Lacking a Freudian vocabulary for talking about the interior, Burney places Cecilia on the streets alone (that is, Burney makes Cecilia exhibit improper conduct) to express Cecilia’s interior breakdown. Burney’s attempt at representing interior struggle by mapping it onto London’s geography was groundbreaking because it allowed her to narrate her heroine’s reaction to completely improper situations. Cecilia uses London’s geography and the gendered archives of conduct associated with traversing it to find a way to express madness. If Cecilia’s final dependence upon a male conductor (she marries Delvile) curtails her imagined agency, this does not mean that Cecilia is a failed experiment; Cecilia experimented with her independence on London’s streets. I propose that we think of Cecilia as Dickens’s palimpsest for acquiring self-knowledge in an unknown, alien London.

By 1846, Dickens was aware of the ways London could easily alienate both women and men. We can trace the origin of Dickens’s uni-sexed perspective to the history of eighteenth-century assumptions about genre. In particular, Dickens’s career straddles the gendered boundaries of eighteenth-century genre. Like Addison and Steele, Dickens produces periodical papers that critique urban community and conduct (Sketches by Boz). After the episodic, almost epistolary, Pickwick Papers (1836-37), Dickens injects this critical voice into novels in a style that recalls Burney’s experimental London novels. In Dombey and Son, Florence’s two flights are Victorian adaptations of Cecilia’s late eighteenth-century pursuit.

Florence’s first flight marks her passage from infantile unconsciousness to adolescene; it is a terrifying maturation mapped onto Camden’s streets. Frightened by the ‘thundering alarm’ of a ‘Mad Bull!’ loose among the marketplace of Stagg’s Gardens, Florence loses her male conductor (Mr. Toodles) in a scene whose pace — and the style used to create the effect of pace — echoes Burney’s novel:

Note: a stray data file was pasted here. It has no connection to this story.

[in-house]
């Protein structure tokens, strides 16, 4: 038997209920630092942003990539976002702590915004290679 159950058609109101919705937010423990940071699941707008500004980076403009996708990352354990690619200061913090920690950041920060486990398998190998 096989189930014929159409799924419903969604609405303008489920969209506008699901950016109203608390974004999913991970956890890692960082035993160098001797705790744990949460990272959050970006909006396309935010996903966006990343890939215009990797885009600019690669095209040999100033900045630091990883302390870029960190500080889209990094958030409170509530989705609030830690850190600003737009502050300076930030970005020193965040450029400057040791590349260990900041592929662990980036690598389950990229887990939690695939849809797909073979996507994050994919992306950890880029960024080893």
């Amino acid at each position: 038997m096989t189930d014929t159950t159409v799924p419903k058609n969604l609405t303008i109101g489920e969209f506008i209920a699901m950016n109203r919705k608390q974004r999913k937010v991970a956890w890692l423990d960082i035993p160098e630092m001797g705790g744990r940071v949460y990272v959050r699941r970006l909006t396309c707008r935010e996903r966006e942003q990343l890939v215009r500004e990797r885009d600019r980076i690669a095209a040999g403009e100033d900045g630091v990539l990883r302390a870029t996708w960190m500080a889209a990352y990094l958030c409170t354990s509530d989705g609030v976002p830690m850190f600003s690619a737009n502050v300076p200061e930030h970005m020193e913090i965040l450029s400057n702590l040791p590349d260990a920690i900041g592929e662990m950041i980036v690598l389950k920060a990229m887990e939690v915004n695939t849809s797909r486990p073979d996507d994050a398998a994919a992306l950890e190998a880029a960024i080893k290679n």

With a wild confusion before her, of people running up and down, and shouting, and wheels running over them, and boys fighting, and mad bulls coming up, and the nurse in the midst of all these dangers being torn to pieces, Florence screamed and ran. She ran till she was exhausted, . . . and then, stopping and wringing her hands as she remembered they had left the other nurse behind, found, with a sensation of tenor, not to be described, that she was quite alone. (Dombey, p.128)

This indescribable ‘terror’ represents Florence’s trauma and stems from her being ‘quite alone.’ The street-woman, Good Mrs. Brown, forces Florence’s psychological change through abuse. Brown forces Florence to physically alter herself and mirror the mental changes this abduction is producing in her: Brown cuts Florence’s hair and changes Florence’s clothes for fouled rags and a rabbit-skin in order to profit from Florence’ wealthy exterior. Brown then releases Florence, irretrievably affected both mentally and physically, onto the streets and pushes her in the direction of the City:

Tired of walking, repulsed and pushed about, stunned by the noise and confusion, anxious for her brother and the nurses, terrified by what she had undergone, and the prospect of encountering her angry father in such an altered state; perplexed and frightened alike by what had passed, and what was passing, and what was yet before her . . . Florence, too, called to her aid all the firmness and self-reliance of a character that her sad experience had prematurely formed and tried: and keeping the end she had in view steadily before her, steadily pursued it. (Dombey, p.132)

Dickens now describes Florence’s episode of loss as a ‘pursuit;’ she ‘steadily pursued’ a stable identity amidst this environmental abuse provided by her traversing Camden, the outskirts of Westminster, and finally, the City — her supposed ‘Home.’